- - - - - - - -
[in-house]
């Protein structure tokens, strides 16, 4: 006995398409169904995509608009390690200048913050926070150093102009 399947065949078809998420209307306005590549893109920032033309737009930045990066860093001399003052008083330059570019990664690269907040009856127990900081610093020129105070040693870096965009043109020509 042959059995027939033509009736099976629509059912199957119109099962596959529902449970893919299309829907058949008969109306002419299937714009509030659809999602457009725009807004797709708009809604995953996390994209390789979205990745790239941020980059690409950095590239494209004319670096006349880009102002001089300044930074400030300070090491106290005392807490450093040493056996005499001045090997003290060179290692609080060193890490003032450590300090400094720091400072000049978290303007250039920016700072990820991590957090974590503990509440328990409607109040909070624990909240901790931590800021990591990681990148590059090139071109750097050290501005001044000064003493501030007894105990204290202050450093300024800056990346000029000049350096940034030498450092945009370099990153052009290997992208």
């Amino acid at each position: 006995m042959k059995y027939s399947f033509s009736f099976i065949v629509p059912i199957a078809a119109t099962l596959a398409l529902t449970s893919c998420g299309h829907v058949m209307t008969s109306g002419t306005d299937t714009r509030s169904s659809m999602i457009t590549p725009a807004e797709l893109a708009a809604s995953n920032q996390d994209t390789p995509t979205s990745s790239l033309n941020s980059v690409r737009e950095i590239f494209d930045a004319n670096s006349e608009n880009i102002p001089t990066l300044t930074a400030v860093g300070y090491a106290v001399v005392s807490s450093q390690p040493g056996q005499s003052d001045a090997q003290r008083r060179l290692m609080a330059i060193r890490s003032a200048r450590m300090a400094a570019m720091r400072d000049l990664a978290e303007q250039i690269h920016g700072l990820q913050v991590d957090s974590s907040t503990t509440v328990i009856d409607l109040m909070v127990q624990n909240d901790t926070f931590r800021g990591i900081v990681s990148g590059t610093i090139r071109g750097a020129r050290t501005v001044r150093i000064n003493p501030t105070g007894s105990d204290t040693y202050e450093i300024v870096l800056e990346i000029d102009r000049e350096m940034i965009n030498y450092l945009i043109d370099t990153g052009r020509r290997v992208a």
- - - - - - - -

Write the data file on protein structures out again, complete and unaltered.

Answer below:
[in-house]
């Protein structure tokens, strides 16, 4: 006995398409169904995509608009390690200048913050926070150093102009 399947065949078809998420209307306005590549893109920032033309737009930045990066860093001399003052008083330059570019990664690269907040009856127990900081610093020129105070040693870096965009043109020509 042959059995027939033509009736099976629509059912199957119109099962596959529902449970893919299309829907058949008969109306002419299937714009509030659809999602457009725009807004797709708009809604995953996390994209390789979205990745790239941020980059690409950095590239494209004319670096006349880009102002001089300044930074400030300070090491106290005392807490450093040493056996005499001045090997003290060179290692609080060193890490003032450590300090400094720091400072000049978290303007250039920016700072990820991590957090974590503990509440328990409607109040909070624990909240901790931590800021990591990681990148590059090139071109750097050290501005001044000064003493501030007894105990204290202050450093300024800056990346000029000049350096940034030498450092945009370099990153052009290997992208």
């Amino acid at each position: 006995m042959k059995y027939s399947f033509s009736f099976i065949v629509p059912i199957a078809a119109t099962l596959a398409l529902t449970s893919c998420g299309h829907v058949m209307t008969s109306g002419t306005d299937t714009r509030s169904s659809m999602i457009t590549p725009a807004e797709l893109a708009a809604s995953n920032q996390d994209t390789p995509t979205s990745s790239l033309n941020s980059v690409r737009e950095i590239f494209d930045a004319n670096s006349e608009n880009i102002p001089t990066l300044t930074a400030v860093g300070y090491a106290v001399v005392s807490s450093q390690p040493g056996q005499s003052d001045a090997q003290r008083r060179l290692m609080a330059i060193r890490s003032a200048r450590m300090a400094a570019m720091r400072d000049l990664a978290e303007q250039i690269h920016g700072l990820q913050v991590d957090s974590s907040t503990t509440v328990i009856d409607l109040m909070v127990q624990n909240d901790t926070f931590r800021g990591i900081v990681s990148g590059t610093i090139r071109g750097a020129r050290t501005v001044r150093i000064n003493p501030t105070g007894s105990d204290t040693y202050e450093i300024v870096l800056e990346i000029d102009r000049e350096m940034i965009n030498y450092l945009i043109d370099t990153g052009r020509r290997v992208a």